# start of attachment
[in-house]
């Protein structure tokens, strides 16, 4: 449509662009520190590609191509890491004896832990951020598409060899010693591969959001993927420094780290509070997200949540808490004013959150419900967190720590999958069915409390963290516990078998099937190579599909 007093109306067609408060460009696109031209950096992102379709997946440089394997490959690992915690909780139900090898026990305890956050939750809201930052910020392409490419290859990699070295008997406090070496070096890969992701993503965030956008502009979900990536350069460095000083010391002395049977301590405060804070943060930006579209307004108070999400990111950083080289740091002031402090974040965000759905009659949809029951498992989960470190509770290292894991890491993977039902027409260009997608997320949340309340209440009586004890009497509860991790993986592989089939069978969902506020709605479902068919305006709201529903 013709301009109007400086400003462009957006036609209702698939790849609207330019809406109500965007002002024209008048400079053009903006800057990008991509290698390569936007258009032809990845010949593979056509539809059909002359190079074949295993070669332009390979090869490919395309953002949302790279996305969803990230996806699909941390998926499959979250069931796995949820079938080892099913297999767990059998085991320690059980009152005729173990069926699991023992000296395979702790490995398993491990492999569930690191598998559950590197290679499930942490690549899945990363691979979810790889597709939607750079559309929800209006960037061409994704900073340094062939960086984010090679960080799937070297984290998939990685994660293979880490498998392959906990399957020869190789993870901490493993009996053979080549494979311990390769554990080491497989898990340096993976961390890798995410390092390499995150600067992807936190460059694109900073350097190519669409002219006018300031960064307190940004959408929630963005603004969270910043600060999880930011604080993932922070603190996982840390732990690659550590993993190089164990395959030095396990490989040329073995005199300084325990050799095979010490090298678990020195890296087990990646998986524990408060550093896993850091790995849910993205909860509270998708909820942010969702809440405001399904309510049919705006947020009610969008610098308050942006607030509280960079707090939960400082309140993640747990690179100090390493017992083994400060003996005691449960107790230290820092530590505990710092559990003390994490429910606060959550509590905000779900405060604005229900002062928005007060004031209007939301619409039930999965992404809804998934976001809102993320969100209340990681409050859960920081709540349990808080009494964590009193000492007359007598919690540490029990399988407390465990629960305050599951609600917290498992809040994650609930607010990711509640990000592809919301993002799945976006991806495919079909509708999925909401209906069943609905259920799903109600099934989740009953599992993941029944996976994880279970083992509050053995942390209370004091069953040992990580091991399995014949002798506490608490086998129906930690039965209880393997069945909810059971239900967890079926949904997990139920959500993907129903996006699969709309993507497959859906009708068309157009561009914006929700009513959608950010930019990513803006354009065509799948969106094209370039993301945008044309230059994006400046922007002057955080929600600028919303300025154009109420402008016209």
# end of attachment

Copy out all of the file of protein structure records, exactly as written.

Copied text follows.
[in-house]
């Protein structure tokens, strides 16, 4: 449509662009520190590609191509890491004896832990951020598409060899010693591969959001993927420094780290509070997200949540808490004013959150419900967190720590999958069915409390963290516990078998099937190579599909 007093109306067609408060460009696109031209950096992102379709997946440089394997490959690992915690909780139900090898026990305890956050939750809201930052910020392409490419290859990699070295008997406090070496070096890969992701993503965030956008502009979900990536350069460095000083010391002395049977301590405060804070943060930006579209307004108070999400990111950083080289740091002031402090974040965000759905009659949809029951498992989960470190509770290292894991890491993977039902027409260009997608997320949340309340209440009586004890009497509860991790993986592989089939069978969902506020709605479902068919305006709201529903 013709301009109007400086400003462009957006036609209702698939790849609207330019809406109500965007002002024209008048400079053009903006800057990008991509290698390569936007258009032809990845010949593979056509539809059909002359190079074949295993070669332009390979090869490919395309953002949302790279996305969803990230996806699909941390998926499959979250069931796995949820079938080892099913297999767990059998085991320690059980009152005729173990069926699991023992000296395979702790490995398993491990492999569930690191598998559950590197290679499930942490690549899945990363691979979810790889597709939607750079559309929800209006960037061409994704900073340094062939960086984010090679960080799937070297984290998939990685994660293979880490498998392959906990399957020869190789993870901490493993009996053979080549494979311990390769554990080491497989898990340096993976961390890798995410390092390499995150600067992807936190460059694109900073350097190519669409002219006018300031960064307190940004959408929630963005603004969270910043600060999880930011604080993932922070603190996982840390732990690659550590993993190089164990395959030095396990490989040329073995005199300084325990050799095979010490090298678990020195890296087990990646998986524990408060550093896993850091790995849910993205909860509270998708909820942010969702809440405001399904309510049919705006947020009610969008610098308050942006607030509280960079707090939960400082309140993640747990690179100090390493017992083994400060003996005691449960107790230290820092530590505990710092559990003390994490429910606060959550509590905000779900405060604005229900002062928005007060004031209007939301619409039930999965992404809804998934976001809102993320969100209340990681409050859960920081709540349990808080009494964590009193000492007359007598919690540490029990399988407390465990629960305050599951609600917290498992809040994650609930607010990711509640990000592809919301993002799945976006991806495919079909509708999925909401209906069943609905259920799903109600099934989740009953599992993941029944996976994880279970083992509050053995942390209370004091069953040992990580091991399995014949002798506490608490086998129906930690039965209880393997069945909810059971239900967890079926949904997990139920959500993907129903996006699969709309993507497959859906009708068309157009561009914006929700009513959608950010930019990513803006354009065509799948969106094209370039993301945008044309230059994006400046922007002057955080929600600028919303300025154009109420402008016209």